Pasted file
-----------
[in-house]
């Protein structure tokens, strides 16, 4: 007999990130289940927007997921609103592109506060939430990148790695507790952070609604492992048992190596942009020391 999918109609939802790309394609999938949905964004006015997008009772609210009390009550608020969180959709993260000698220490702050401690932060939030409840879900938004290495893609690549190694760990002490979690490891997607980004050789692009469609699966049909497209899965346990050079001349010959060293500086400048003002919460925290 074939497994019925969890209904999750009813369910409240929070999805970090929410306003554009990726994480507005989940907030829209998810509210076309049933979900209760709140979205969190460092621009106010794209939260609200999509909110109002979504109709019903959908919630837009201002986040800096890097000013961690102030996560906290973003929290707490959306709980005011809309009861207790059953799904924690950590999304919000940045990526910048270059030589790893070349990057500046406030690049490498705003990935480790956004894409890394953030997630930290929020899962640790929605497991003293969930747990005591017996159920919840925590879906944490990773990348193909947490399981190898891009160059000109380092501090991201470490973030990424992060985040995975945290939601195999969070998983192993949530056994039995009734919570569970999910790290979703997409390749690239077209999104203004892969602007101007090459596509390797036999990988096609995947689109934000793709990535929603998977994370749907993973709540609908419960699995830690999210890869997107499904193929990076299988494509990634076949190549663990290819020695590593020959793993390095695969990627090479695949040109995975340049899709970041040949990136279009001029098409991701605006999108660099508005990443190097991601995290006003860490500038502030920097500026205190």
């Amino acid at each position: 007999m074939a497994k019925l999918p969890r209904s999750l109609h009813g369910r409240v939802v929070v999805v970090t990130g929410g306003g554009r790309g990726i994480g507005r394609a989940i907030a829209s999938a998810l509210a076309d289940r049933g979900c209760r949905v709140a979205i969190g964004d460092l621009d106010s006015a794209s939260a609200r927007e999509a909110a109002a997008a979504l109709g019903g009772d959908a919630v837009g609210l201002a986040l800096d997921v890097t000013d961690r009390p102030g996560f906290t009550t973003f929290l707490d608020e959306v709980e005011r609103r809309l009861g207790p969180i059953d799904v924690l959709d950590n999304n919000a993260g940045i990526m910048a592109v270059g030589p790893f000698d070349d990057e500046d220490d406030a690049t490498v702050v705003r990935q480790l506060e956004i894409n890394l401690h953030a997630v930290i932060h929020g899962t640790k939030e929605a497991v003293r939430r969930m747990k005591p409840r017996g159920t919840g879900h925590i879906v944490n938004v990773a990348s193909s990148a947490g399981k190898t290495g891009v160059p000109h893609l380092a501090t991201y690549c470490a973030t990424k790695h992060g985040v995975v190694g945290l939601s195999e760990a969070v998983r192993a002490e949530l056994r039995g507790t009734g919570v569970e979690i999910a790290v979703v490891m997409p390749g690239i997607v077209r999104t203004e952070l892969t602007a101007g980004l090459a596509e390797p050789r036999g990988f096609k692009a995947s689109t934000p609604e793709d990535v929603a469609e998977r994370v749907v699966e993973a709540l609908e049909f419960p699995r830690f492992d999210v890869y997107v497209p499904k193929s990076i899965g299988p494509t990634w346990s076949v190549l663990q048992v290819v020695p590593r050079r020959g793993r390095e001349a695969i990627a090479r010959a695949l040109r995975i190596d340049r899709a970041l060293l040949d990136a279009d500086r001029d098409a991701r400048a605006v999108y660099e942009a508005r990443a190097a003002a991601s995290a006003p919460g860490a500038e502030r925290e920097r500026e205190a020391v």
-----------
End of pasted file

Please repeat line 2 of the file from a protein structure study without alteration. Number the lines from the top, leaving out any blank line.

């Protein structure tokens, strides 16, 4: 007999990130289940927007997921609103592109506060939430990148790695507790952070609604492992048992190596942009020391 999918109609939802790309394609999938949905964004006015997008009772609210009390009550608020969180959709993260000698220490702050401690932060939030409840879900938004290495893609690549190694760990002490979690490891997607980004050789692009469609699966049909497209899965346990050079001349010959060293500086400048003002919460925290 074939497994019925969890209904999750009813369910409240929070999805970090929410306003554009990726994480507005989940907030829209998810509210076309049933979900209760709140979205969190460092621009106010794209939260609200999509909110109002979504109709019903959908919630837009201002986040800096890097000013961690102030996560906290973003929290707490959306709980005011809309009861207790059953799904924690950590999304919000940045990526910048270059030589790893070349990057500046406030690049490498705003990935480790956004894409890394953030997630930290929020899962640790929605497991003293969930747990005591017996159920919840925590879906944490990773990348193909947490399981190898891009160059000109380092501090991201470490973030990424992060985040995975945290939601195999969070998983192993949530056994039995009734919570569970999910790290979703997409390749690239077209999104203004892969602007101007090459596509390797036999990988096609995947689109934000793709990535929603998977994370749907993973709540609908419960699995830690999210890869997107499904193929990076299988494509990634076949190549663990290819020695590593020959793993390095695969990627090479695949040109995975340049899709970041040949990136279009001029098409991701605006999108660099508005990443190097991601995290006003860490500038502030920097500026205190």